When Jeanne Knight's husband was recently interviewing for a mechanical engineering job, he was asked what the letters "E" and "I" stood for in a bending equation for a structural beam.
Once he correctly replied "modulus of elasticity" (E) and "moment of inertia" (I), he then had to explain what each of the concepts meant.
"Hiring managers will ask these types of questions to find out if the candidate is a true practicing mechanical engineer or a paper pusher — one relegated to writing reports and doing documentation," says Knight, a career coach who has worked with mechanical engineers as clients.
First and foremost, engineering interviewers want to determine what type of engineer you really are, or what you do best, according to Maureen Crawford Hentz, manager of talent acquisition, development and compliance for Osram Sylvania.
In her own hiring role, Crawford Hentz asks candidates what types of mechanical engineering tasks they're most interested in. "A bad answer is 'anything,'" she says.
"There are people who understand process manufacturing, and there are people on the bench, drawing products or designing larger systems," says Crawford Hentz, who in her previous job as director of career services at Wentworth Institute of Technology prepared about-to-be college graduates for engineering interviews. "A bench engineer is significantly different from someone out on the floor. A bench engineer has a pencil in his hand, while a floor engineer has a screwdriver."
What else will the typical engineering interviewer try to assess about you? Here's a quick look at key interview questions you'll face, using mechanical engineering to illustrate what you might expect across other engineering disciplines.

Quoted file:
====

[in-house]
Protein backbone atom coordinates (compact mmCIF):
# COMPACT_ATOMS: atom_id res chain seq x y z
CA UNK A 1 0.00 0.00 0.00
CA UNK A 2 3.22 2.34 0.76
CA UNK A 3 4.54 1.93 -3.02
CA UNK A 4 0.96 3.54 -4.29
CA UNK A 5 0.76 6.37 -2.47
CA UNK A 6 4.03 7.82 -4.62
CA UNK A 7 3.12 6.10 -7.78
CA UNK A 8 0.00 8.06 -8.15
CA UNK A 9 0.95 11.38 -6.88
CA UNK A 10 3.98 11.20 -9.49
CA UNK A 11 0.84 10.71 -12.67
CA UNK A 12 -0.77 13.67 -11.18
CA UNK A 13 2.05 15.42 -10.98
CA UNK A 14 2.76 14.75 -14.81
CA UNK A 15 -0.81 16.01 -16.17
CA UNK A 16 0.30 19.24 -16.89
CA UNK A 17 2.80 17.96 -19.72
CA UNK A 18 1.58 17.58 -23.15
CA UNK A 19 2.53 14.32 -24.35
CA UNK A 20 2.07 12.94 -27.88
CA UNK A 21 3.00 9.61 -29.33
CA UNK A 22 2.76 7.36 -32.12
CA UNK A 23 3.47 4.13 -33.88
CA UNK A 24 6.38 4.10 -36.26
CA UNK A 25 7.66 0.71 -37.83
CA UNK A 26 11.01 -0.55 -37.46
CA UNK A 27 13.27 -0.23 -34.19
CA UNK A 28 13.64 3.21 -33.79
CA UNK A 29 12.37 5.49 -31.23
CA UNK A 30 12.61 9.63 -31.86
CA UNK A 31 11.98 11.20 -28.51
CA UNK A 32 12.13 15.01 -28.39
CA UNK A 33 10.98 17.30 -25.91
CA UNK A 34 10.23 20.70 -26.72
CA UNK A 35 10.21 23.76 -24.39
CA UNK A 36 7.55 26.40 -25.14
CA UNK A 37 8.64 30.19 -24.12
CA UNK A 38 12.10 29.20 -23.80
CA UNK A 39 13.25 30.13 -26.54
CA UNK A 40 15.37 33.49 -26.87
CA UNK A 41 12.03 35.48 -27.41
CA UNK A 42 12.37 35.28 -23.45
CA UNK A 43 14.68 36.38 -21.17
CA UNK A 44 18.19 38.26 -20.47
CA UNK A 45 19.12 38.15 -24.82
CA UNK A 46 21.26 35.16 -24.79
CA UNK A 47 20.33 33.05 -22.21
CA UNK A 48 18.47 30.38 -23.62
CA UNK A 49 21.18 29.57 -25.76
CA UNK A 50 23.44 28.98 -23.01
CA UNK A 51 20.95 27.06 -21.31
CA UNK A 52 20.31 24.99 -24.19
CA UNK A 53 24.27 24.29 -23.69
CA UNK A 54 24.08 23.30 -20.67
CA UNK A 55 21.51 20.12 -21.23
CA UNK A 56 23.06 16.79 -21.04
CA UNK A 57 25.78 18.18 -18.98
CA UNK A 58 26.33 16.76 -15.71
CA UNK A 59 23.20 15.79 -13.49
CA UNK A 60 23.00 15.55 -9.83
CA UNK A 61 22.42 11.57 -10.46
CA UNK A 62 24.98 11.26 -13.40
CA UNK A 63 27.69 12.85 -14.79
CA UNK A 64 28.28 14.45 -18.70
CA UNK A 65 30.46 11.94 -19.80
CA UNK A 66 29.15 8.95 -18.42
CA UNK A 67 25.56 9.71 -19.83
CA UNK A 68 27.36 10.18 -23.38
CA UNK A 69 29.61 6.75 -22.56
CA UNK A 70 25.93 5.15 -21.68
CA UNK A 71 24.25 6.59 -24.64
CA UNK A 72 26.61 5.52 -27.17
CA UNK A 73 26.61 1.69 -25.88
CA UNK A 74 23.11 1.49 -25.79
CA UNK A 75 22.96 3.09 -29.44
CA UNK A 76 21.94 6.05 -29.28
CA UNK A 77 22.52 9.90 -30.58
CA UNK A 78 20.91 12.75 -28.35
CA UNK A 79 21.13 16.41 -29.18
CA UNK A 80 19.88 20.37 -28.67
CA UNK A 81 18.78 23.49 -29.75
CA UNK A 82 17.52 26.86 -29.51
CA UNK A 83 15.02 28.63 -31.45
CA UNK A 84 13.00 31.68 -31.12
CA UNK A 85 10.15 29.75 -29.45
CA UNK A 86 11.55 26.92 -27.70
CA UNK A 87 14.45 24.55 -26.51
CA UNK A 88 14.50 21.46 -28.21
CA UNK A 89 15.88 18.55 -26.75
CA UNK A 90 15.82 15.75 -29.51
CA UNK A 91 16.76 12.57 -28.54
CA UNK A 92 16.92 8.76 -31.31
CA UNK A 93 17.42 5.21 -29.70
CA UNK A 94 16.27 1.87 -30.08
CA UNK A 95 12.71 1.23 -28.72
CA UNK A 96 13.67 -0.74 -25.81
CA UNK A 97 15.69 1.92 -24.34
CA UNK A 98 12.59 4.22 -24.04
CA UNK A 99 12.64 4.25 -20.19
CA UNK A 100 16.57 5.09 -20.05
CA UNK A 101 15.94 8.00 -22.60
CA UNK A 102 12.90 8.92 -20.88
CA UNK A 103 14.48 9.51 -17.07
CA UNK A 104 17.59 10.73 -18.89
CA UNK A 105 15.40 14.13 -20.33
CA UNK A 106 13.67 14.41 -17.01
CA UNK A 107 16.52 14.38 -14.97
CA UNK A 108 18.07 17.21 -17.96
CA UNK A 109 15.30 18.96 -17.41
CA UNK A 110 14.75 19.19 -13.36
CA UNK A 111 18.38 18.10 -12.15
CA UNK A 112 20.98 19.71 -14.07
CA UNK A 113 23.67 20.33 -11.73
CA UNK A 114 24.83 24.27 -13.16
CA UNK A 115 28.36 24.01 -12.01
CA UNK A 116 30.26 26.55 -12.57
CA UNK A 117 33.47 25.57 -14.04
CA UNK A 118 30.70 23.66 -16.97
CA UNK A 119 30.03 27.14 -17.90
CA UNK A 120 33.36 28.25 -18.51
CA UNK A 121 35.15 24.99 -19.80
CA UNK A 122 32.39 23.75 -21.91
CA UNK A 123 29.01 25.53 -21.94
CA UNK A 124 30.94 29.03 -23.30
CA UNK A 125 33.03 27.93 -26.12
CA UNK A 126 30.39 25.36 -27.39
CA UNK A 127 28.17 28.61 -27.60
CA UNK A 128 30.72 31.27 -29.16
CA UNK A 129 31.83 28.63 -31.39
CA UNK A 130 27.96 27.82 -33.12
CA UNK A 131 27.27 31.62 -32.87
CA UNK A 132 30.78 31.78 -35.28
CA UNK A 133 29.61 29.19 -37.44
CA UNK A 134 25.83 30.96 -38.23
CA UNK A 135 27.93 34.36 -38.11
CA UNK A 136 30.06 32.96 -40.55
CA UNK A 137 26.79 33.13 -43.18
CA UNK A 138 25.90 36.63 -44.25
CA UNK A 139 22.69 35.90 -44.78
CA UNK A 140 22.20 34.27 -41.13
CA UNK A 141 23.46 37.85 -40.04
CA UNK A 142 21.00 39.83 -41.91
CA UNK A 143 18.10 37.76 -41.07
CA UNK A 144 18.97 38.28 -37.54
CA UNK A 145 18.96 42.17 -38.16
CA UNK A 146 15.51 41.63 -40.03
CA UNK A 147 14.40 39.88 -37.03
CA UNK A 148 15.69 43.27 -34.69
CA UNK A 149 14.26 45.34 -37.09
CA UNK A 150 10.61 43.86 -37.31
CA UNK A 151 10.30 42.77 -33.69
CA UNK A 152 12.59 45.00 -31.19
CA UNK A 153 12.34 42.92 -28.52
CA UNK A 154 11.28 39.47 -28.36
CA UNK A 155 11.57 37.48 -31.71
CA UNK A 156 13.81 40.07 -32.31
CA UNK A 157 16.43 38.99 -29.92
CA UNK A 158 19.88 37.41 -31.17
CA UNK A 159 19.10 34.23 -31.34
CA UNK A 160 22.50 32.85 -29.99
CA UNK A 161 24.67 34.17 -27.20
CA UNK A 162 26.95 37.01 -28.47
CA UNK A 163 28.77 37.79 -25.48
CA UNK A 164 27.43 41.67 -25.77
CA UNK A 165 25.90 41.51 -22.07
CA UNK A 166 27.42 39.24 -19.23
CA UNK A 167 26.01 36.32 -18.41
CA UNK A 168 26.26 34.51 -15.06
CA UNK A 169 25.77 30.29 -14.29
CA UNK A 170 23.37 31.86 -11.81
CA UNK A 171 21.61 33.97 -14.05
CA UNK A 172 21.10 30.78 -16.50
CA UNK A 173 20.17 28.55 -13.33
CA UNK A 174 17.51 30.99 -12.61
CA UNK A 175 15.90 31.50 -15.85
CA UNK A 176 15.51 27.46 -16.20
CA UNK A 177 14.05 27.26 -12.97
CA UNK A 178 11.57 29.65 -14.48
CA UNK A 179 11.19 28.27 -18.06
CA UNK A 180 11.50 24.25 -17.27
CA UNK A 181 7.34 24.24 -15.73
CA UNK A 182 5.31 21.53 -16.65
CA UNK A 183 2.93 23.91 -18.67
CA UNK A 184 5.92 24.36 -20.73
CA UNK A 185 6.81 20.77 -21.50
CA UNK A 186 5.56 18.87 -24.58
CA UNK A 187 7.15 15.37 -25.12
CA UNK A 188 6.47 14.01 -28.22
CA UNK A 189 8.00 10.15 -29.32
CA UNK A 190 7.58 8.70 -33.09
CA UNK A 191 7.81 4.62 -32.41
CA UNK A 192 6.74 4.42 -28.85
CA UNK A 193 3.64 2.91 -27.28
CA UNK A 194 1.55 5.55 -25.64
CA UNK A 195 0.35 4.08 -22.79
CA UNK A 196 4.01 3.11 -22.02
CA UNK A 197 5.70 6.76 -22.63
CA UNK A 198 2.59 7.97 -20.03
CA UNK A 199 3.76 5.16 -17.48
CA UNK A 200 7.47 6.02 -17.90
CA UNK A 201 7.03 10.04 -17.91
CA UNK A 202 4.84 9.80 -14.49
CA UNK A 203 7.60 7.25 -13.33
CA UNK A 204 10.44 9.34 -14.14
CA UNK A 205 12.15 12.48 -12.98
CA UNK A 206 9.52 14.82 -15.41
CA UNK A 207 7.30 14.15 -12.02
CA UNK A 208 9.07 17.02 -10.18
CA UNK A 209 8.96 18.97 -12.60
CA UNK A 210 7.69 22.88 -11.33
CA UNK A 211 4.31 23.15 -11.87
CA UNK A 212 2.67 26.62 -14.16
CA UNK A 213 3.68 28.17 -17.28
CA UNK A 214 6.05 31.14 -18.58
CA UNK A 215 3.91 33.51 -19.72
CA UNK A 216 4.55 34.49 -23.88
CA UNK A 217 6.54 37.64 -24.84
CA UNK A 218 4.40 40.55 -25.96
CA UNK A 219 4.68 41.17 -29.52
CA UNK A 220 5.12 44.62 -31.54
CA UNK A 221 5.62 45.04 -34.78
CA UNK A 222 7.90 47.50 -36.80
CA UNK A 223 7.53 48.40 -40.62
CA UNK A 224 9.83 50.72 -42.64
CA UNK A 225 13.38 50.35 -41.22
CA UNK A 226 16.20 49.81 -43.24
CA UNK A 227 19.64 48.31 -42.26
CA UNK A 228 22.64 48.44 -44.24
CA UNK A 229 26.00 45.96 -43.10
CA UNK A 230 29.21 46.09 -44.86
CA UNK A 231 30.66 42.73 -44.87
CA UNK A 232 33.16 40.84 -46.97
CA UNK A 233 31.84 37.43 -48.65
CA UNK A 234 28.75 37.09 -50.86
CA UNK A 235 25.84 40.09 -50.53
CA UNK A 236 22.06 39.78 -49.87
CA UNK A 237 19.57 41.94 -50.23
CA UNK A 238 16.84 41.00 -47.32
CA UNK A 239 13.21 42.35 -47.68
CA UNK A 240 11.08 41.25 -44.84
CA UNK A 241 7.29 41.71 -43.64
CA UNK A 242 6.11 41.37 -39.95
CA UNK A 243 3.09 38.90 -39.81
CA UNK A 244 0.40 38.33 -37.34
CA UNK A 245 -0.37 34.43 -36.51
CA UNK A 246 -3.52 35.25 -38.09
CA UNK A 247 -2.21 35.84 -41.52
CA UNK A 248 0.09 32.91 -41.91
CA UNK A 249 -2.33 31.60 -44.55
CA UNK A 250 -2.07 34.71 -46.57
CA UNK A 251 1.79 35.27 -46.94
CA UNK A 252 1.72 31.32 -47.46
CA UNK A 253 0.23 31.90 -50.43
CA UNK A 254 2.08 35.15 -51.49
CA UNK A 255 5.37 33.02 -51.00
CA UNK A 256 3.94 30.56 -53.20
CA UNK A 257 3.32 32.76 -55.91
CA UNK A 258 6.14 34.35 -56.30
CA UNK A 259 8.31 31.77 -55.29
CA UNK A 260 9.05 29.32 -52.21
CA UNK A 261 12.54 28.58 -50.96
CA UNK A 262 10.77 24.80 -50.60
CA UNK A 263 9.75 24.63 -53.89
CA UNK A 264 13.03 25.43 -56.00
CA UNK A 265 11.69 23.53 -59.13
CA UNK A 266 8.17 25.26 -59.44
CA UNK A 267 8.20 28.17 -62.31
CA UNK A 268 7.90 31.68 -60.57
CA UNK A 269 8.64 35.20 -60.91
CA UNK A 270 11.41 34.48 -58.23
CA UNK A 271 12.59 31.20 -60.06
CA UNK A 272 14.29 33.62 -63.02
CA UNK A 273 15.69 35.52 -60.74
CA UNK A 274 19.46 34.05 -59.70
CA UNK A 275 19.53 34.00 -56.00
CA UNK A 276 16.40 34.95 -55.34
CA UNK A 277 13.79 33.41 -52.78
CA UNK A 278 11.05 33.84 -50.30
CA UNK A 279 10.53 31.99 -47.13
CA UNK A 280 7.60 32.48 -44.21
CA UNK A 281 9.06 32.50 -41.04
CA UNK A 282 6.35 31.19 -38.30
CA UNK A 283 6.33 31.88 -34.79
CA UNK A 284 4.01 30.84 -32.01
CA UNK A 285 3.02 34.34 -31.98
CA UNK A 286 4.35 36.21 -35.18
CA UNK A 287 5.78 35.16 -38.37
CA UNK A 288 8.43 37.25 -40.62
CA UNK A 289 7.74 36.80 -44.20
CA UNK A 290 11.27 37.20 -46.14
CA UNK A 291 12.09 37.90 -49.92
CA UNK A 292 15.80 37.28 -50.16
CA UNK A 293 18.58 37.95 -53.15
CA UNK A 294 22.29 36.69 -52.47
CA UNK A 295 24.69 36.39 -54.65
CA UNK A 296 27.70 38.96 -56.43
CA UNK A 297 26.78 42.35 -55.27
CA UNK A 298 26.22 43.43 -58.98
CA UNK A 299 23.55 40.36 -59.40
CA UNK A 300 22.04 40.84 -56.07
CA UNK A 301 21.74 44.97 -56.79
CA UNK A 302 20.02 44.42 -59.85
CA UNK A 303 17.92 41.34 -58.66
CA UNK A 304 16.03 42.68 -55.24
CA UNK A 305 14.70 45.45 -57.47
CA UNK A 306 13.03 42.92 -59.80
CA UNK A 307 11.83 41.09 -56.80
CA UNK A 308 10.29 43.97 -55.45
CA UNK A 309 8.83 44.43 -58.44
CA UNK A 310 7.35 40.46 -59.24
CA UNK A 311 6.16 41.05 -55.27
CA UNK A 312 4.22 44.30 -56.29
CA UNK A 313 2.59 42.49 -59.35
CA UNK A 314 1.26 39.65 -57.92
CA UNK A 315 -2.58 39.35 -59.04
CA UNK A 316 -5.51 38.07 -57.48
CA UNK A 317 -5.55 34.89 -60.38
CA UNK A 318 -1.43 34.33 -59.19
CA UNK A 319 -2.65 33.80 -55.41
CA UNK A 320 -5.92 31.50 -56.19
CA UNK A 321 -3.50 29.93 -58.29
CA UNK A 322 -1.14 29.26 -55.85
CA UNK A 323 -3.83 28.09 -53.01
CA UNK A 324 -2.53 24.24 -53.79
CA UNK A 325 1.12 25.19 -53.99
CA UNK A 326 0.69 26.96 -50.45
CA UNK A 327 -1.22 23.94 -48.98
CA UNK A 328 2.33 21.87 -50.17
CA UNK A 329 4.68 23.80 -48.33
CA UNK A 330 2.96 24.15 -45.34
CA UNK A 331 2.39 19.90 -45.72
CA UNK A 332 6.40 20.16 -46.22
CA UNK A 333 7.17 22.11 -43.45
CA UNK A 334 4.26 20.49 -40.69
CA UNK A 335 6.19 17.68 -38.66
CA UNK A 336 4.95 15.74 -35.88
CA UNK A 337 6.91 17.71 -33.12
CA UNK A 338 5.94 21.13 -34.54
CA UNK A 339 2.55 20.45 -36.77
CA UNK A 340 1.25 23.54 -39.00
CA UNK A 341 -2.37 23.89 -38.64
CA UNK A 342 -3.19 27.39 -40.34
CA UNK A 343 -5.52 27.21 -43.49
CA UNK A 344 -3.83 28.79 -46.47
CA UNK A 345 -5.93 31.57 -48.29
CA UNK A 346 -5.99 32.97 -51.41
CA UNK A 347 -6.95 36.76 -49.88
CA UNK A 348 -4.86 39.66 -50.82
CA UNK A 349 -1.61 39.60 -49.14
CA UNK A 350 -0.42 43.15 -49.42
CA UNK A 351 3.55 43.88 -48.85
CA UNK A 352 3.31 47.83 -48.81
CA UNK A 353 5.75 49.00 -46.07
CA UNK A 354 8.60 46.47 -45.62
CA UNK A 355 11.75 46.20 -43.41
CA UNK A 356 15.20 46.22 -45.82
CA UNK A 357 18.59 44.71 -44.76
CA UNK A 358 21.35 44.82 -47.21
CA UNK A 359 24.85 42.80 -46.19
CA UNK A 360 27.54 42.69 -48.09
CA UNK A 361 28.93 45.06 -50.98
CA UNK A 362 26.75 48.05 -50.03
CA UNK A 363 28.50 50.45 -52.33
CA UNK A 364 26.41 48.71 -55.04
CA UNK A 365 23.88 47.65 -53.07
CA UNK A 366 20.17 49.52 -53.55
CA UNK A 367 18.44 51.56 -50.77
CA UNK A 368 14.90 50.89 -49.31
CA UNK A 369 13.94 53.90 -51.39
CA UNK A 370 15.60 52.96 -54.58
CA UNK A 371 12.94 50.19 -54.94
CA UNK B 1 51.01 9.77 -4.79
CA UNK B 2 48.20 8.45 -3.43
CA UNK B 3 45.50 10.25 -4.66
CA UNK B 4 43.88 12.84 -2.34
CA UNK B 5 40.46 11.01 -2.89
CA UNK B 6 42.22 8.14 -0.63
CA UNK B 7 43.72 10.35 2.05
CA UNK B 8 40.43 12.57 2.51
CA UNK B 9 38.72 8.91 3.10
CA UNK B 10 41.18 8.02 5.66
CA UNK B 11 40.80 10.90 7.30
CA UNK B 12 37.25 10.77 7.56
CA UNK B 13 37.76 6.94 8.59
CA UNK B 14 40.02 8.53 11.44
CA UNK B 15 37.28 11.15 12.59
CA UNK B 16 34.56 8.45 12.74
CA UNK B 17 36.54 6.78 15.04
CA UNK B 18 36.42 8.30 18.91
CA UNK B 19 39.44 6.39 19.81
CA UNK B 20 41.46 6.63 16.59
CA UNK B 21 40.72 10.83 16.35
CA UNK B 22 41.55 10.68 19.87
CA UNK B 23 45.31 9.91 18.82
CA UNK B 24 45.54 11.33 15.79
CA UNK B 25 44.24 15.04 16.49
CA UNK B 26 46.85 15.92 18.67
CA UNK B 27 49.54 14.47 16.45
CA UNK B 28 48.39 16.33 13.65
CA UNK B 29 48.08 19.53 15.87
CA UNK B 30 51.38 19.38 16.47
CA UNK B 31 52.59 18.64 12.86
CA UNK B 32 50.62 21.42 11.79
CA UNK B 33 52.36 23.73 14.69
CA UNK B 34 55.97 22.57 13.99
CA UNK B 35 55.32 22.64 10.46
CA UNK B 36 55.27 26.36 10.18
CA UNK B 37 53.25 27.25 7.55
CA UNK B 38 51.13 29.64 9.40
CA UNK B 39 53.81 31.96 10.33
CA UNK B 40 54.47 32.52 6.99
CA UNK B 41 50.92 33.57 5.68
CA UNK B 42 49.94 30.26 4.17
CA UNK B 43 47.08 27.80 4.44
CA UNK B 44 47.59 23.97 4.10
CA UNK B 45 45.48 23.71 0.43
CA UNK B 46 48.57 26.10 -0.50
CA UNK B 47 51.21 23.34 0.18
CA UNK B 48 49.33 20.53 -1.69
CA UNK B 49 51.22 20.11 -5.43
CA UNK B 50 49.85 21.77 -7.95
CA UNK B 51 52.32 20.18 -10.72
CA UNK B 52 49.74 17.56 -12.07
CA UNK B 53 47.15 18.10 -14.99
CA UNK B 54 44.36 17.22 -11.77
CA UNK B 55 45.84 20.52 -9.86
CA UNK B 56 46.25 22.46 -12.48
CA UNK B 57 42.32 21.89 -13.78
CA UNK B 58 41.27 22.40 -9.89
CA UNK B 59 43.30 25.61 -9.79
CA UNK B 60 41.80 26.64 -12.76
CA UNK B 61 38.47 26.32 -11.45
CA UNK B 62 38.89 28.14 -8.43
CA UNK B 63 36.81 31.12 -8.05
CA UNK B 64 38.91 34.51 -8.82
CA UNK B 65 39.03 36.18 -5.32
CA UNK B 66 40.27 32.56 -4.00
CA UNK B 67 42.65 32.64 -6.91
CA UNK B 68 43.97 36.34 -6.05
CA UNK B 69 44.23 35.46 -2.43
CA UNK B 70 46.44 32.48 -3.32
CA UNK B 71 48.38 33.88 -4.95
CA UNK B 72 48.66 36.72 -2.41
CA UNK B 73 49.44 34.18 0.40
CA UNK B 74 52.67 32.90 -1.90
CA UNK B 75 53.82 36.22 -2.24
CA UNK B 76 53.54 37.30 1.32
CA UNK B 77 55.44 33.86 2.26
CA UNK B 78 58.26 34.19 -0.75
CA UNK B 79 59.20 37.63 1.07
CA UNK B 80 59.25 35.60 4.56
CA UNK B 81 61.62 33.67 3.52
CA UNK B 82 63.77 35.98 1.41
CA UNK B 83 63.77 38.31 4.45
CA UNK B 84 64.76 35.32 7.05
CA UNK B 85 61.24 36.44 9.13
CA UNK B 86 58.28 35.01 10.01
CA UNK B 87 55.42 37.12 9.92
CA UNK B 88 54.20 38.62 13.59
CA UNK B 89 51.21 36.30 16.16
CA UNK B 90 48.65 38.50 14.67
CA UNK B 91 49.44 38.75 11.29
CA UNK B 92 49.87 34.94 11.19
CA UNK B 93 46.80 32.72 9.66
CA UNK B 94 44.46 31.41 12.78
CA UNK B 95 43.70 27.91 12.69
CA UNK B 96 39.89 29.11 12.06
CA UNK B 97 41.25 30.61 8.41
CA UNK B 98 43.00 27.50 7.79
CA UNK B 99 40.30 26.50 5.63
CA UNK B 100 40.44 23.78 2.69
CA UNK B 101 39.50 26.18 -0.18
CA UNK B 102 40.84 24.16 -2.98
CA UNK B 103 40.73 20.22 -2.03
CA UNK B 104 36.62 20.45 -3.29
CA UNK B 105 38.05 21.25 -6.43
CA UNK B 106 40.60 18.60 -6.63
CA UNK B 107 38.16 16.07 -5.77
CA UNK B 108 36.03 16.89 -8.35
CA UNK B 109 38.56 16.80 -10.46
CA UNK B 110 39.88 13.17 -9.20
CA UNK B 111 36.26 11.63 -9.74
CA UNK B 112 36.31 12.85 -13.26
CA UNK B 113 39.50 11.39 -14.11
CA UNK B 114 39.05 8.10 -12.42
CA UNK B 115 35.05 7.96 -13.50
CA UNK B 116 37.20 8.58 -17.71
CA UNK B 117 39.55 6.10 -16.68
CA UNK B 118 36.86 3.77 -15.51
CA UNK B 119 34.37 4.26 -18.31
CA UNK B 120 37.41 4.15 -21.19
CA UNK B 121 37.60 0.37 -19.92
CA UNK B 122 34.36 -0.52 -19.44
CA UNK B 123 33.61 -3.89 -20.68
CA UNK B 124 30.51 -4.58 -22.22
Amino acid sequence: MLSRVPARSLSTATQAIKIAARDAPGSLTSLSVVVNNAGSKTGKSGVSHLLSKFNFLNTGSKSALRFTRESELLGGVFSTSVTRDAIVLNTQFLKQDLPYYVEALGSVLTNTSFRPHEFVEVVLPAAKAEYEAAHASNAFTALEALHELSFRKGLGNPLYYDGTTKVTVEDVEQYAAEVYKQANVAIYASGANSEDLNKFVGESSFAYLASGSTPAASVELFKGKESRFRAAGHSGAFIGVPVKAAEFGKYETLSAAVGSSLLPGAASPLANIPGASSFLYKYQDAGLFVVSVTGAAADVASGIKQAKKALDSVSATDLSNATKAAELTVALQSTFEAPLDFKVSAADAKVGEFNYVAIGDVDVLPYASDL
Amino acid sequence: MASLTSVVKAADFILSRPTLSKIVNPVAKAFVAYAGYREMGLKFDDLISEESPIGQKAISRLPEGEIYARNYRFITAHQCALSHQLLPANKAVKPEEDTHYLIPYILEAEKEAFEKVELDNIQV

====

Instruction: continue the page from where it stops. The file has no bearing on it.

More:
What Software Do You Really Know?
When Crawford Hentz questions mechanical engineering candidates about their experience with software packages like SolidWorks, Pro/ENGINEER and AutoCAD, she's looking for more than surface-level working knowledge. "I ask, 'What's the coolest thing you know how to do with the package?'" she says.
Here, the employer is attempting to gauge fluency, or applied expertise. It's nice to merely be familiar with, say, COSMOSWorks, says Crawford Hentz. It's another thing entirely to use the program for finite-element analysis on the LEDs Osram Sylvania manufactures, which "don't mind getting cold but hate to get hot," she says.
Are You Keeping Pace Technically and Technologically?
Just because you felt technically and technologically up-to-date two years ago, it doesn't mean you'll be viewed that way today.
"The half-life of knowledge for mechanical engineers is shrinking," says Greg Hutchins, principal engineer for Quality Plus Engineering. So, he advises, ask yourself: "What are you doing to keep current in technology?"
If you want to be taken seriously, be able to share a detailed listing of thoughtfully chosen continuing education activities with the interviewer. Perhaps you're pursuing your professional engineering license, or maybe you're completing a short online course on sensor technology.
Can You Solve Problems with Your Hands as Well as Your Head?
It's one thing to tackle engineering problems in a theoretical, cerebral context. But often you've literally got to get your hands dirty to make something work the way it's supposed to.
Do you tinker on your own car? Are you handy around the house? You'll probably get interview questions like these "as a measure of [your] practical knowledge," says Dominic Halsmer, dean of the School of Science and Engineering at Oral Roberts University.
Do You Truly Understand Clients/Customers and Teamwork?
There's a difference between the fantasy of engineering as a form of individual expression and the reality of engineering as a business.
"When you're in school, you're designing to please yourself," says Crawford Hentz. "You get to 'build a robot.' But in a manufacturing or product development setting, you're dealing with 'build me a toolbox that looks like this and can sing [the national anthem].'"
So expect to be questioned about how you've dealt with client/customer concerns and personalities in the past. And be sure you're also ready to explain how you've collaborated with diverse colleagues to meet the sometimes demanding expectations of clients and customers.
"We want people who bring value to the group, not only with their technical skills, but also their creativity and their personality, because your ideas aren't the only ideas," says Crawford Hentz.